An introduction to the Web::Simple Perl module, a minimalist web framework

An introduction to the Web::Simple Perl module, a minimalist web framework

Perl module Web::Simple is easy to learn and packs a big enough punch for a variety of one-offs and smaller services.

An introduction to the Web::Simple Perl module, a minimalist web framework
Image credits : 

You as a Machine. Modified by Rikki Endsley. CC BY-SA 2.0.

Get the newsletter

Join the 85,000 open source advocates who receive our giveaway alerts and article roundups.

One of the more-prominent members of the Perl community is Matt Trout, technical director at Shadowcat Systems. He's been building core tools for Perl applications for years, including being a co-maintaner of the Catalyst MVC (Model, View, Controller) web framework, creator of the DBIx::Class object-management system, and much more. In person, he's energetic, interesting, brilliant, and sometimes hard to keep up with. When Matt writes code…well, think of a runaway chainsaw, with the trigger taped down and the safety features disabled. He's off and running, and you never quite know what will come out. Two things are almost certain: the module will precisely fit the purpose Matt has in mind, and it will show up on CPAN for others to use.

One of Matt's special-purpose modules is Web::Simple. Touted as "a quick and easy way to build simple web applications," it is a stripped-down, minimalist web framework, with an easy to learn interface. Web::Simple is not at all designed for a large-scale application; however, it may be ideal for a small tool that does one or two things in a lower-traffic environment. I can also envision it being used for rapid prototyping if you wanted to create quick wireframes of a new application for demonstrations.

Installation, and a quick "Howdy!"

You can install the module using cpan or cpanm. Once you've got it installed, you're ready to write simple web apps without having to hassle with managing the connections or any of that—just your functionality. Here's a quick example:

package HelloReader;
use Web::Simple;

sub dispatch_request {
  GET => sub {
    [ 200, [ 'Content-type', 'text/plain' ], [ 'Howdy, reader!' ] ]
  '' => sub {
    [ 405, [ 'Content-type', 'text/plain' ], [ 'You cannot do that, friend. Sorry.' ] ]


There are a couple of things to notice right off. For one, I didn't use strict and use warnings like I usually would. Web::Simple imports those for you, so you don't have to. It also imports Moo, a minimalist OO framework, so if you know Moo and want to use it here, you can! The heart of the system lies in the dispatch_request method, which you must define in your application. Each entry in the method is a match string, followed by a subroutine to respond if that string matches. The subroutine must return an array reference containing status, headers, and content of the reply to the request.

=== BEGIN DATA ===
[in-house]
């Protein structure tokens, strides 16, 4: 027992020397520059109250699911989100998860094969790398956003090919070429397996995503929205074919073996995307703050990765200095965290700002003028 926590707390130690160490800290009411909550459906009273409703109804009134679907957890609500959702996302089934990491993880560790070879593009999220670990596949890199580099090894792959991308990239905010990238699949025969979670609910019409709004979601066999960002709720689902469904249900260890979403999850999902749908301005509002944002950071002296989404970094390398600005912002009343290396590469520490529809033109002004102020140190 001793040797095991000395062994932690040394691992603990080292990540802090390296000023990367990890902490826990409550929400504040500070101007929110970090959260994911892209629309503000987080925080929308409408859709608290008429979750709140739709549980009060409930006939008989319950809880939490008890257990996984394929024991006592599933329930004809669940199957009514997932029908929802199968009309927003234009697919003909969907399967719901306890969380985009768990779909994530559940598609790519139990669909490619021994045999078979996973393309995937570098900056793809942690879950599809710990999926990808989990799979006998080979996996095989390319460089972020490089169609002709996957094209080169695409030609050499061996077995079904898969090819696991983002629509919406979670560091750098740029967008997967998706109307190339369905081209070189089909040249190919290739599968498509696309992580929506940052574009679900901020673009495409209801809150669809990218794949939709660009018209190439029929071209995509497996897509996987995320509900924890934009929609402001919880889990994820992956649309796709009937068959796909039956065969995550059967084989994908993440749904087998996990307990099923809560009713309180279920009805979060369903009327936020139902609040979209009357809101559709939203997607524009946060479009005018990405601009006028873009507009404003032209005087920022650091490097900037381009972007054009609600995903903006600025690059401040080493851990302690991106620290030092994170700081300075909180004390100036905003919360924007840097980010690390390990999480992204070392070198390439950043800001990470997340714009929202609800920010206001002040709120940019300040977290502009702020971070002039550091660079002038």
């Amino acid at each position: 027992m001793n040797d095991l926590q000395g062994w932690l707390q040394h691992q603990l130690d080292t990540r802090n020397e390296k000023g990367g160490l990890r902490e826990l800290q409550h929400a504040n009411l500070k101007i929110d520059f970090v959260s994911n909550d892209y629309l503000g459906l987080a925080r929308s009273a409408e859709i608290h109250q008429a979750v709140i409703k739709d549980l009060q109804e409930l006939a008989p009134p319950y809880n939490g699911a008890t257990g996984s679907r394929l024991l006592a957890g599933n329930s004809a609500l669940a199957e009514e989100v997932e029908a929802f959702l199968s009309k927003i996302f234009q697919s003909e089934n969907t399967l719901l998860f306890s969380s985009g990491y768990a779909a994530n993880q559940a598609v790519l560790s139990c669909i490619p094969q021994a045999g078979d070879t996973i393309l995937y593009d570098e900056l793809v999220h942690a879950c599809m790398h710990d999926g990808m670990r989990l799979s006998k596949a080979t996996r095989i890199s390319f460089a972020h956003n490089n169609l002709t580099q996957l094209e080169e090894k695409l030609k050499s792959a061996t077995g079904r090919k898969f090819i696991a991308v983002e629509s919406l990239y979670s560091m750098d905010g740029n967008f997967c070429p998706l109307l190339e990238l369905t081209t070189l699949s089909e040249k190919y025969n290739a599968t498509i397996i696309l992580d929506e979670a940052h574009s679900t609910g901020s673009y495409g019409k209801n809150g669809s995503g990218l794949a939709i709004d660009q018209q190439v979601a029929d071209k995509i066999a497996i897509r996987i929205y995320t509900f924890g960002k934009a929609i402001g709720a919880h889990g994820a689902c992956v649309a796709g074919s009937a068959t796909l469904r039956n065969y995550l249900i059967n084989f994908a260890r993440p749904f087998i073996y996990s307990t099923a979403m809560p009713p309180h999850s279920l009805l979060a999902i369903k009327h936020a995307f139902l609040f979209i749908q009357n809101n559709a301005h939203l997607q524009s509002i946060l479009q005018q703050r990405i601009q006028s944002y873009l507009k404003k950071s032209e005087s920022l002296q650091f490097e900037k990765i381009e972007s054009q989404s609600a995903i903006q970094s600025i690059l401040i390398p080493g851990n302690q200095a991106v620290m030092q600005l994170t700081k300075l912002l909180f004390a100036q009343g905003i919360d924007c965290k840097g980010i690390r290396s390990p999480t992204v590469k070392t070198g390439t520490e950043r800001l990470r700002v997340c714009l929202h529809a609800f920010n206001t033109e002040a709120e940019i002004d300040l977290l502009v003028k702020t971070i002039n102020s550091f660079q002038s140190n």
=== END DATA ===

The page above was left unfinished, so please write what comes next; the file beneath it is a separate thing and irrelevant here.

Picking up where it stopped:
The matching system in Web::Simple is powerful, allowing for complicated matches, passing parameters in a URL, query parameters, and extension matches, in pretty much any combination you want. As you can see in the example above, starting with a capital letter will match on the request method, and you can combine that with a path match easily:

'GET + /person/*' => sub {
  my ($self, $person) = @_;
  # write some code to retrieve and display a person
'POST + /person/* + %*' => sub {
  my ($self, $person, $params) = @_;
  # write some code to modify a person, perhaps

In the latter case, the third part of the match indicates that we should pick up all the POST parameters and put them in a hashref called $params for use by the subroutine. Using ? instead of % in that part of the match would pick up query parameters, as normally used in a GET request. There's also a useful exported subroutine called redispatch_to. This tool lets you redirect, without using a 3xx redirect; it's handled internally, invisible to the user. So:

'GET + /some/url' => sub {
  redispatch_to '/some/other/url';

A GET request to /some/url would get handled as if it was sent to /some/other/url, without a redirect, and the user won't see a redirect in their browser.

I've just scratched the surface with this module. If you're looking for something production-ready for larger projects, you'll be better off with Dancer or Catalyst. But with its light weight and built-in Moo integration, Web::Simple packs a big enough punch for a variety of one-offs and smaller services.

About the author

Ruth Holloway - Ruth Holloway has been a system administrator and software developer for a long, long time, getting her professional start on a VAX 11/780, way back when. She spent a lot of her career (so far) serving the technology needs of libraries, and has been a contributor since 2008 to the Koha open source library automation suite.Ruth is currently a Perl Developer at cPanel in Houston, and also serves as chief of staff for an obnoxious cat. In her copious free time, she occasionally reviews old romance... more about Ruth Holloway